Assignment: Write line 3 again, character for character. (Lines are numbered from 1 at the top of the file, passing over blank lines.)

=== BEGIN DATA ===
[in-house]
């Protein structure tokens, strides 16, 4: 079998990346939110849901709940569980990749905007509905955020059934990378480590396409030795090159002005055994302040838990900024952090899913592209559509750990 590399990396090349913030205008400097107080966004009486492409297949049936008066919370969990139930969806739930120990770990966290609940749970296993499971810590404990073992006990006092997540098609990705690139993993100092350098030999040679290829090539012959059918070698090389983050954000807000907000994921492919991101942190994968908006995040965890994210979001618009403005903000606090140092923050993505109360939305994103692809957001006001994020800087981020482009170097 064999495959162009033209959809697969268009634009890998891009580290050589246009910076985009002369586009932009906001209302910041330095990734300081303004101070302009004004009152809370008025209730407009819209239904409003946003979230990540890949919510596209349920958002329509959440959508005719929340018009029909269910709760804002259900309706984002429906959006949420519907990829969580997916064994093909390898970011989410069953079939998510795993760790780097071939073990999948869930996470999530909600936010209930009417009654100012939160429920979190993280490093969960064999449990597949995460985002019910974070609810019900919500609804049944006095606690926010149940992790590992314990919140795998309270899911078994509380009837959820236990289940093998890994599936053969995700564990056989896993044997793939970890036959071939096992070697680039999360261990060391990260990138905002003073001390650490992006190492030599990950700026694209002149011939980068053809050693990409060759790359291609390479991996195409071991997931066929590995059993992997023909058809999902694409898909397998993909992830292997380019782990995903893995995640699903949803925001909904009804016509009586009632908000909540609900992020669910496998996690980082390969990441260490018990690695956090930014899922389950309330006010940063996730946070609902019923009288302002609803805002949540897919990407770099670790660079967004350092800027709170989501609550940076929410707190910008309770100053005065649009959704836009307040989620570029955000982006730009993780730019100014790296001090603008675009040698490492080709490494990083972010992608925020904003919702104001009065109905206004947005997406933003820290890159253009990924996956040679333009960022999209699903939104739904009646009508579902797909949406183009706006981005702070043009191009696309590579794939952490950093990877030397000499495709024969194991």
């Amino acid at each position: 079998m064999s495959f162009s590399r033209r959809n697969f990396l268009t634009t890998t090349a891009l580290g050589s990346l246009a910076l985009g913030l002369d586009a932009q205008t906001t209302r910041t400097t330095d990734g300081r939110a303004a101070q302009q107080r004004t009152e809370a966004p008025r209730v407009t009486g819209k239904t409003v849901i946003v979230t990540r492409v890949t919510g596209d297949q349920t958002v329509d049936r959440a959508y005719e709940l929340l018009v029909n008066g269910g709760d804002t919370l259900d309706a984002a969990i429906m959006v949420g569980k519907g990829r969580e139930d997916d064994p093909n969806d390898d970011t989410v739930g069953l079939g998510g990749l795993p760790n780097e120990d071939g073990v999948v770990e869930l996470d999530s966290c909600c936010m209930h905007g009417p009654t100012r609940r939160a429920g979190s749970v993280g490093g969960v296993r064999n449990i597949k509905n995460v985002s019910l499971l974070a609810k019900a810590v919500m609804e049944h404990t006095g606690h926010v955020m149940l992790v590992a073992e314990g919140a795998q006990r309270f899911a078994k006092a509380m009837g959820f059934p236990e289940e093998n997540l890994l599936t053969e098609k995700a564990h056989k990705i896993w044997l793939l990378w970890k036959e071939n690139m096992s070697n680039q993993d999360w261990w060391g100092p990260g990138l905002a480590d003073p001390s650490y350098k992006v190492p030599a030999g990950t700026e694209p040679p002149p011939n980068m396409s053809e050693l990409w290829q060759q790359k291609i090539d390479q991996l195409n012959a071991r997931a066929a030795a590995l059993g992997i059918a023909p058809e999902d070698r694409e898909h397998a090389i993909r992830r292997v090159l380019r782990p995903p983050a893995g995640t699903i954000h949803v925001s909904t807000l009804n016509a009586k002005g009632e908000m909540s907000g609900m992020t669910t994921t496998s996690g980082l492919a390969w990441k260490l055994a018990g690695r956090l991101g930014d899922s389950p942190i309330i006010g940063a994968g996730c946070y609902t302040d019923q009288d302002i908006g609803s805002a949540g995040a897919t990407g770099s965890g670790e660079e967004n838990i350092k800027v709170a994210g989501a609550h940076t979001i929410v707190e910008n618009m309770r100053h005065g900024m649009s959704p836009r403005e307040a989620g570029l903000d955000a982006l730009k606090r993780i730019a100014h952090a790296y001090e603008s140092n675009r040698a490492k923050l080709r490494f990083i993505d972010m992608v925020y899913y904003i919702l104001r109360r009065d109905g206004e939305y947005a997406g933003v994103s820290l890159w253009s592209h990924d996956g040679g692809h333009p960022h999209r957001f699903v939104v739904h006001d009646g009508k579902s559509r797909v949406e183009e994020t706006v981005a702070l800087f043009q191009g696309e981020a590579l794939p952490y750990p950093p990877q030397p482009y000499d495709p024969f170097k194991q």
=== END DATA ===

């Amino acid at each position: 079998m064999s495959f162009s590399r033209r959809n697969f990396l268009t634009t890998t090349a891009l580290g050589s990346l246009a910076l985009g913030l002369d586009a932009q205008t906001t209302r910041t400097t330095d990734g300081r939110a303004a101070q302009q107080r004004t009152e809370a966004p008025r209730v407009t009486g819209k239904t409003v849901i946003v979230t990540r492409v890949t919510g596209d297949q349920t958002v329509d049936r959440a959508y005719e709940l929340l018009v029909n008066g269910g709760d804002t919370l259900d309706a984002a969990i429906m959006v949420g569980k519907g990829r969580e139930d997916d064994p093909n969806d390898d970011t989410v739930g069953l079939g998510g990749l795993p760790n780097e120990d071939g073990v999948v770990e869930l996470d999530s966290c909600c936010m209930h905007g009417p009654t100012r609940r939160a429920g979190s749970v993280g490093g969960v296993r064999n449990i597949k509905n995460v985002s019910l499971l974070a609810k019900a810590v919500m609804e049944h404990t006095g606690h926010v955020m149940l992790v590992a073992e314990g919140a795998q006990r309270f899911a078994k006092a509380m009837g959820f059934p236990e289940e093998n997540l890994l599936t053969e098609k995700a564990h056989k990705i896993w044997l793939l990378w970890k036959e071939n690139m096992s070697n680039q993993d999360w261990w060391g100092p990260g990138l905002a480590d003073p001390s650490y350098k992006v190492p030599a030999g990950t700026e694209p040679p002149p011939n980068m396409s053809e050693l990409w290829q060759q790359k291609i090539d390479q991996l195409n012959a071991r997931a066929a030795a590995l059993g992997i059918a023909p058809e999902d070698r694409e898909h397998a090389i993909r992830r292997v090159l380019r782990p995903p983050a893995g995640t699903i954000h949803v925001s909904t807000l009804n016509a009586k002005g009632e908000m909540s907000g609900m992020t669910t994921t496998s996690g980082l492919a390969w990441k260490l055994a018990g690695r956090l991101g930014d899922s389950p942190i309330i006010g940063a994968g996730c946070y609902t302040d019923q009288d302002i908006g609803s805002a949540g995040a897919t990407g770099s965890g670790e660079e967004n838990i350092k800027v709170a994210g989501a609550h940076t979001i929410v707190e910008n618009m309770r100053h005065g900024m649009s959704p836009r403005e307040a989620g570029l903000d955000a982006l730009k606090r993780i730019a100014h952090a790296y001090e603008s140092n675009r040698a490492k923050l080709r490494f990083i993505d972010m992608v925020y899913y904003i919702l104001r109360r009065d109905g206004e939305y947005a997406g933003v994103s820290l890159w253009s592209h990924d996956g040679g692809h333009p960022h999209r957001f699903v939104v739904h006001d009646g009508k579902s559509r797909v949406e183009e994020t706006v981005a702070l800087f043009q191009g696309e981020a590579l794939p952490y750990p950093p990877q030397p482009y000499d495709p024969f170097k194991q």